Can you give advice on feature generation/kernel selection?
Picking the right kernel all comes down to understanding your data, and obviously this is highly dependent on your problem.
Hi, i'm using Kali, followed all the steps: Install libboost, compile dlib. If I install libboost-all-dev, dlib can't import libboostpython.so.1.64.0 (as I believe it installs the 1.62 version). In this video we will see how to install the Dlib library for Python 3 on Windows.In this specific tutorial we are going to install Dlib 19.8 for Python 3.6. I don’t know why but cmake built for python fine by skipping “workon cv” and after pointing the “-D PYTHONEXECUTABLE=” line to /usr/bin/python3. I can use virtualenv now after creating the link with ln -s, except my cv2 file went to dist-packages instead of site-packages.
One thing that's sometimes useful is to plot each feature against the target value. You can get an idea of what your overall feature space looks like and maybe tell if a linear kernel is the right solution. But this still hides important information from you. For example, imagine you have two diagonal lines which are very close together and are both the same length. Suppose one line is of the +1 class and the other is the -1 class. Each feature (the x or y coordinate values) by itself tells you almost nothing about which class a point belongs to but together they tell you everything you need to know.
First you need Visual Studio. So download Visual Studio on your Computer. Then install Cmake. Whether you download it from website or use pip: pip install cmake Now install dlib: pip install dlib It may take a while to build wheel for dlib, after a while, it will be successfully installed. Cd dlib mkdir build; cd build; cmake.; cmake — build. Build and install python essentials. Python3 setup.py install. After all this run these to verify. Python3 import dlib.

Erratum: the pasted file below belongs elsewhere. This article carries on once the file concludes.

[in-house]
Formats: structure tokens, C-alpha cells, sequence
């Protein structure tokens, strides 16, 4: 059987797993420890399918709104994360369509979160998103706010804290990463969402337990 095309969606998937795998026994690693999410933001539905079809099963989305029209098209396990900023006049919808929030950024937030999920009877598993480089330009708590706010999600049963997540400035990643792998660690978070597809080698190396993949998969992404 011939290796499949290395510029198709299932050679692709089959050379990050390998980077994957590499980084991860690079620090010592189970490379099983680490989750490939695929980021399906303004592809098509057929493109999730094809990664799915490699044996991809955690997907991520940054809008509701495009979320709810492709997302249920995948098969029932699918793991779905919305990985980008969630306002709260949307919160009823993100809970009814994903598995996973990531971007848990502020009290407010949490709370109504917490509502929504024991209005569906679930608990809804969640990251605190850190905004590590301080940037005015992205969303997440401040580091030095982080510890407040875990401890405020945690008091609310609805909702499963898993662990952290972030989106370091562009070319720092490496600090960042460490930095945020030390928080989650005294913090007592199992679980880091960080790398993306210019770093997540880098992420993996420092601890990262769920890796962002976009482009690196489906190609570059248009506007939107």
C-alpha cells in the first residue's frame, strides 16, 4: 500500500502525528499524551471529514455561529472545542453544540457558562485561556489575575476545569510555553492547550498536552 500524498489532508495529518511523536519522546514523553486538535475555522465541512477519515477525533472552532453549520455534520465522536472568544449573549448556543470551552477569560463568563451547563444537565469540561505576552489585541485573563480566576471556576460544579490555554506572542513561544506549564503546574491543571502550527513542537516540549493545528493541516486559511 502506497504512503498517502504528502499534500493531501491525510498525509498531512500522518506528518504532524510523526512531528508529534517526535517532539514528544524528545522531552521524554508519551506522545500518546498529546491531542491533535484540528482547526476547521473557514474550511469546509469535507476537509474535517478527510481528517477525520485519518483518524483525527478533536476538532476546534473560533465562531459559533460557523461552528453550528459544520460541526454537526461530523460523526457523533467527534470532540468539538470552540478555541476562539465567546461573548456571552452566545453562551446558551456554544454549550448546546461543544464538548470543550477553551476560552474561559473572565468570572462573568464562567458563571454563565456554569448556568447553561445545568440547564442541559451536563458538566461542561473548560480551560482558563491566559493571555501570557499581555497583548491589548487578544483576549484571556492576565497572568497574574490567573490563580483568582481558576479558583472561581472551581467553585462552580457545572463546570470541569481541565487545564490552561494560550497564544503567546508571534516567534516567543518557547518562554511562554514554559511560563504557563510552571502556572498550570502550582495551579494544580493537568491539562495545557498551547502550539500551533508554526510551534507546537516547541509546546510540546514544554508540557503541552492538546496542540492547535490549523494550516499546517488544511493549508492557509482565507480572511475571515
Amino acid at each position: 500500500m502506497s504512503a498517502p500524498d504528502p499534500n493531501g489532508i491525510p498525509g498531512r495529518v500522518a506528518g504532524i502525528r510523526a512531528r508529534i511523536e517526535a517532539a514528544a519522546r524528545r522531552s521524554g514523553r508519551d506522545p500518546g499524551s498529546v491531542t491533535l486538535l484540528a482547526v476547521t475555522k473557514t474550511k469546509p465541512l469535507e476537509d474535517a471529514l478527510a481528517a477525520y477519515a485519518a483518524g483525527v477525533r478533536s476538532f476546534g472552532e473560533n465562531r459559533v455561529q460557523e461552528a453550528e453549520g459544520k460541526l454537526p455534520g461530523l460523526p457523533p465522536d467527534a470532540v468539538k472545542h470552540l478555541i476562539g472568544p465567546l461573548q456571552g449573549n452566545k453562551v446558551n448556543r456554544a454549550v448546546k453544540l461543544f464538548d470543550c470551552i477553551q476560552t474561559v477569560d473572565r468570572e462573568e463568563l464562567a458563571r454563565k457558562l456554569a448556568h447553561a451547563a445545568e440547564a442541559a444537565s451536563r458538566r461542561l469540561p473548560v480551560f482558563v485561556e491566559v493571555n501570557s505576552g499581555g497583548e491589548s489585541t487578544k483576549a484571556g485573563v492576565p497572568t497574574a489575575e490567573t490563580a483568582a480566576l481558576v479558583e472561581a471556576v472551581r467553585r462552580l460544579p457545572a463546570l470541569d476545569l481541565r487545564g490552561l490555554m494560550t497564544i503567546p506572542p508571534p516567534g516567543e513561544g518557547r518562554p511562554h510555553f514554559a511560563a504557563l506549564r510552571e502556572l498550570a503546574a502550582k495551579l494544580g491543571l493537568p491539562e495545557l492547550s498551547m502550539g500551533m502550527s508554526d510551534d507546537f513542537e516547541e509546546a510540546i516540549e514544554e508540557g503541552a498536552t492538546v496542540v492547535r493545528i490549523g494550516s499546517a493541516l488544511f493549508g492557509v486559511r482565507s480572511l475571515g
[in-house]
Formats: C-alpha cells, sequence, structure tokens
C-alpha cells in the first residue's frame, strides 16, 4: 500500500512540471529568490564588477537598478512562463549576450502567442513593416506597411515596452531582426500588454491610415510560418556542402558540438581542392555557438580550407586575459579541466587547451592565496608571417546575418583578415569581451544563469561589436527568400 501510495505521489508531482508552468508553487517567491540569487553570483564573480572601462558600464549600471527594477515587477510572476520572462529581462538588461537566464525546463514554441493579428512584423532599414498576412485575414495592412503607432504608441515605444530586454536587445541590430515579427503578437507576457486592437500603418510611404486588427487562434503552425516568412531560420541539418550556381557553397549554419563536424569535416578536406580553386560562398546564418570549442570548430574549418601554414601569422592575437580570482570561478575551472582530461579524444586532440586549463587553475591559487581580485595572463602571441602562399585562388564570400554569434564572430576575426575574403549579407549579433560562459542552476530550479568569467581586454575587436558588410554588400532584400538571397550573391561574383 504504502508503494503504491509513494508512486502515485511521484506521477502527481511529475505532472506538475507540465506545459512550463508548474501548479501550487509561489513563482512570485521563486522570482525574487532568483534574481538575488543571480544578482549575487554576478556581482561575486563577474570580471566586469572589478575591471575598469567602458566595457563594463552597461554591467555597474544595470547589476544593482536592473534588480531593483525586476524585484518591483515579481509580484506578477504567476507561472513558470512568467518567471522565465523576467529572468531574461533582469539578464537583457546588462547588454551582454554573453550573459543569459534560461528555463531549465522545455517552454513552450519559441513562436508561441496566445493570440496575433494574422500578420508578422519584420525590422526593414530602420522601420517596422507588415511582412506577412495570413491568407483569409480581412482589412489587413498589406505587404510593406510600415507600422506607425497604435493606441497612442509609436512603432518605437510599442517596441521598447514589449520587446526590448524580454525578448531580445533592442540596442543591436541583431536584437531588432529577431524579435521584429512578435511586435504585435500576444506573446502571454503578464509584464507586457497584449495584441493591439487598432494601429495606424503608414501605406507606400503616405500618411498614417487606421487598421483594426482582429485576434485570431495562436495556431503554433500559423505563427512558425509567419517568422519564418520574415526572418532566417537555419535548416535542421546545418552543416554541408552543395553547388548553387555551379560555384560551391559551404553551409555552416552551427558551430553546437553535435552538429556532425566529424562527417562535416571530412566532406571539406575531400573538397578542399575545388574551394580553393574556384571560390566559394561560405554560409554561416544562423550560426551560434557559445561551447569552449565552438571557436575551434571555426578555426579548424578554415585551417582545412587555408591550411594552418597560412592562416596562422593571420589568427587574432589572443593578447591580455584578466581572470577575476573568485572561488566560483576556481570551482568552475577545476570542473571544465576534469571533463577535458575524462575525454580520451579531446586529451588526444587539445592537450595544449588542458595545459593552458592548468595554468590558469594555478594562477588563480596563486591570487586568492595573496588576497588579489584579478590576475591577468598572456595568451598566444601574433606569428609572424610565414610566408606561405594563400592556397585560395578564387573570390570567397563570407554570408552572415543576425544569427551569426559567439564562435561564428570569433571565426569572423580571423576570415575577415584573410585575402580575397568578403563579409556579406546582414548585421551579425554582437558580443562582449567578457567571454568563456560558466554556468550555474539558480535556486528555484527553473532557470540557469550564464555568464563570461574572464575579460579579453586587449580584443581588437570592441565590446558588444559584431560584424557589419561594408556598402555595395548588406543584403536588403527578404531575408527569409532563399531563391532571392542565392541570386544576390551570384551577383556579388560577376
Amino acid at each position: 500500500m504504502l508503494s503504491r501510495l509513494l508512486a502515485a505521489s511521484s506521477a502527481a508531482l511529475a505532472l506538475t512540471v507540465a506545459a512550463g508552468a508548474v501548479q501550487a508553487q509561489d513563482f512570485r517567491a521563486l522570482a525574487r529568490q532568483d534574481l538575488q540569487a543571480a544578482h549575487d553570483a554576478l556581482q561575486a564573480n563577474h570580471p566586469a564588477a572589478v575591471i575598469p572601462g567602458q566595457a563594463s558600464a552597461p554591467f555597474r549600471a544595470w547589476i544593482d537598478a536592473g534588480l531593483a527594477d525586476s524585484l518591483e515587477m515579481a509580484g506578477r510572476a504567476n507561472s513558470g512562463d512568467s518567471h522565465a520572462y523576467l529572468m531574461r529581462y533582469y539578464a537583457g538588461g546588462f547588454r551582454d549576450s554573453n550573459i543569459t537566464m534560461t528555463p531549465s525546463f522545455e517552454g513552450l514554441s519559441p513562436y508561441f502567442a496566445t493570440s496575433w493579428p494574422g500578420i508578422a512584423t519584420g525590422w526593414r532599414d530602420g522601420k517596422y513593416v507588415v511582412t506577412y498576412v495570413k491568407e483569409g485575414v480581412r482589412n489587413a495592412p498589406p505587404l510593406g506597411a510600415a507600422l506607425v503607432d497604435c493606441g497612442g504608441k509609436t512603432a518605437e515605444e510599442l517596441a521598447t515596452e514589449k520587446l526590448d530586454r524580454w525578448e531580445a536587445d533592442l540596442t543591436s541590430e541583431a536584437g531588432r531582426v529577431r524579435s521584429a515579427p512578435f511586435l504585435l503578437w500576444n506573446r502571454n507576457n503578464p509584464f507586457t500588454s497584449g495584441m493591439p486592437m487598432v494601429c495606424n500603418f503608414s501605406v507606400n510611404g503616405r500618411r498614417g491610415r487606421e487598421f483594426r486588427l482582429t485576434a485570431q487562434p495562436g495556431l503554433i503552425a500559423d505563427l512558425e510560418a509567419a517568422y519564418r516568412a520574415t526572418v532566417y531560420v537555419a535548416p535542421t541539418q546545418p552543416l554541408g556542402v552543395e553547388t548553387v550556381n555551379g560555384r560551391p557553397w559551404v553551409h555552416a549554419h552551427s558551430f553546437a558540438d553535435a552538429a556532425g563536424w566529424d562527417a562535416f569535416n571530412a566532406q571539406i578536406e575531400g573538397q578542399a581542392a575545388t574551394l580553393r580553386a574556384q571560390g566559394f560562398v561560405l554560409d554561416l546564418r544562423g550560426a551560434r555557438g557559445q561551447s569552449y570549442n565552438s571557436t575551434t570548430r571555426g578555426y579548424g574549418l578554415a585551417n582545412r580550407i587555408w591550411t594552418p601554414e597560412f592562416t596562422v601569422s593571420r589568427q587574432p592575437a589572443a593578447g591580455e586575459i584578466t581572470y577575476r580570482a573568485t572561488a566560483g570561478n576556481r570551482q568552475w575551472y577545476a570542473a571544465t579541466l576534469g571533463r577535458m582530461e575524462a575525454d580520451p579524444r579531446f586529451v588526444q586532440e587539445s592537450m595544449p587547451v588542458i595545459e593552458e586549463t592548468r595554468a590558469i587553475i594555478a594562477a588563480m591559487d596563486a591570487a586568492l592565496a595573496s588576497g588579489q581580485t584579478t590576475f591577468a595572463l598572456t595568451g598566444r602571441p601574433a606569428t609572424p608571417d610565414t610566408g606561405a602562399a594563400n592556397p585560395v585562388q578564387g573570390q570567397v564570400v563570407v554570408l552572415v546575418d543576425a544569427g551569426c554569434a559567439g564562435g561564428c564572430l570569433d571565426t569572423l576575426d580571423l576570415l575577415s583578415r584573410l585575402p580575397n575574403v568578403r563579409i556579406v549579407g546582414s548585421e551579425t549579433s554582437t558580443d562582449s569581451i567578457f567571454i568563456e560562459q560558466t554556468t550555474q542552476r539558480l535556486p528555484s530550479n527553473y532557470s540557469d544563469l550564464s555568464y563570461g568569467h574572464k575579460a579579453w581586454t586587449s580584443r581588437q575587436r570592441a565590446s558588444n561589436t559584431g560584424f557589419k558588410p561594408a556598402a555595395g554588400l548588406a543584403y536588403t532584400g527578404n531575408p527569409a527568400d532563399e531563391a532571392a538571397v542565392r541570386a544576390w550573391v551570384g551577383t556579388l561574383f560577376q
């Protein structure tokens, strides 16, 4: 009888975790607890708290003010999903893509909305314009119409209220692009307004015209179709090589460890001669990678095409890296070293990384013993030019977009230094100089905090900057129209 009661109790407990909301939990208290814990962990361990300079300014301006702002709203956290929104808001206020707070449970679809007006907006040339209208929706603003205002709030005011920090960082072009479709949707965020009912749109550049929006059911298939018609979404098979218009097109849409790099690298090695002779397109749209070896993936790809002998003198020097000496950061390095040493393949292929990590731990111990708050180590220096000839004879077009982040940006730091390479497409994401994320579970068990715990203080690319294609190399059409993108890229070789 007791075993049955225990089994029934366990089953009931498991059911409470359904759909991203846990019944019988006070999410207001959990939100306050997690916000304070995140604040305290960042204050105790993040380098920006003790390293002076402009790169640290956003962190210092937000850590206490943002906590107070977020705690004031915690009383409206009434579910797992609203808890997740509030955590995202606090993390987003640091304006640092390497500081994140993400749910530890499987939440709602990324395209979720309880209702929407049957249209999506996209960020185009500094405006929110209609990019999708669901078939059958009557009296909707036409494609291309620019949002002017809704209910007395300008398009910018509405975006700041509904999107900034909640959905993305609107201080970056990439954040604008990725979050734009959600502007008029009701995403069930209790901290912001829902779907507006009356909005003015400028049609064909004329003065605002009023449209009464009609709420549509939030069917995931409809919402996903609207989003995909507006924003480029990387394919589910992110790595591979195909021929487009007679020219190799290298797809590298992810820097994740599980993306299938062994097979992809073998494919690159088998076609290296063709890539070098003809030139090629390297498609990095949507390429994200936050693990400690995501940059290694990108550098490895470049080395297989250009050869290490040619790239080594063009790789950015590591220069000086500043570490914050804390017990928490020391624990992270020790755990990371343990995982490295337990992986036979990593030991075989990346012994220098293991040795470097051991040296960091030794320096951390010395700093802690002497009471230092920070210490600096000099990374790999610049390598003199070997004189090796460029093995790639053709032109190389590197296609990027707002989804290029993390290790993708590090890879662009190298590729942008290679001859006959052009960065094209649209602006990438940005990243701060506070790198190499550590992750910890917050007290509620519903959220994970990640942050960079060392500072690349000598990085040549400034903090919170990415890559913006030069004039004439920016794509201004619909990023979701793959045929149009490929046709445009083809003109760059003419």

On the other hand, if you know something about the data you are working with then you can also try and generate your own features. So for example, if your data is a bunch of images and you know that one of your classes contains a lot of lines then you can make a feature that attempts to measure the number of lines in an image using a hough transform or sobel edge filter or whatever. Generally, try and think up features which should be highly correlated with your target value. A good way to do this is to try and actually hand code N solutions to the problem using whatever you know about your data or domain. If you do a good job then you will have N really great features and a linear or rbf kernel will probably do very well when using them.
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Or you can just try a whole bunch of kernels, kernel parameters, and training algorithm options while using cross validation. I.e. when in doubt, use brute force :) There is an example of that kind of thing in the model selection example program.
I am trying to install dlib for which I have already installed cmake.
cmake version 3.10.2
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CMake suite maintained and supported by Kitware (kitware.com/cmake).
After issuing command : pip3 install dlib
It keeps on building wheel for dlib. I waited to ~1hr but it didnt installed and was just showing building wheel for dlib. The nano however got freezed and wasnt responding so I restarted it but dlib was not installed.
How to properly installed dlib. Does the installtion takes this much time.?
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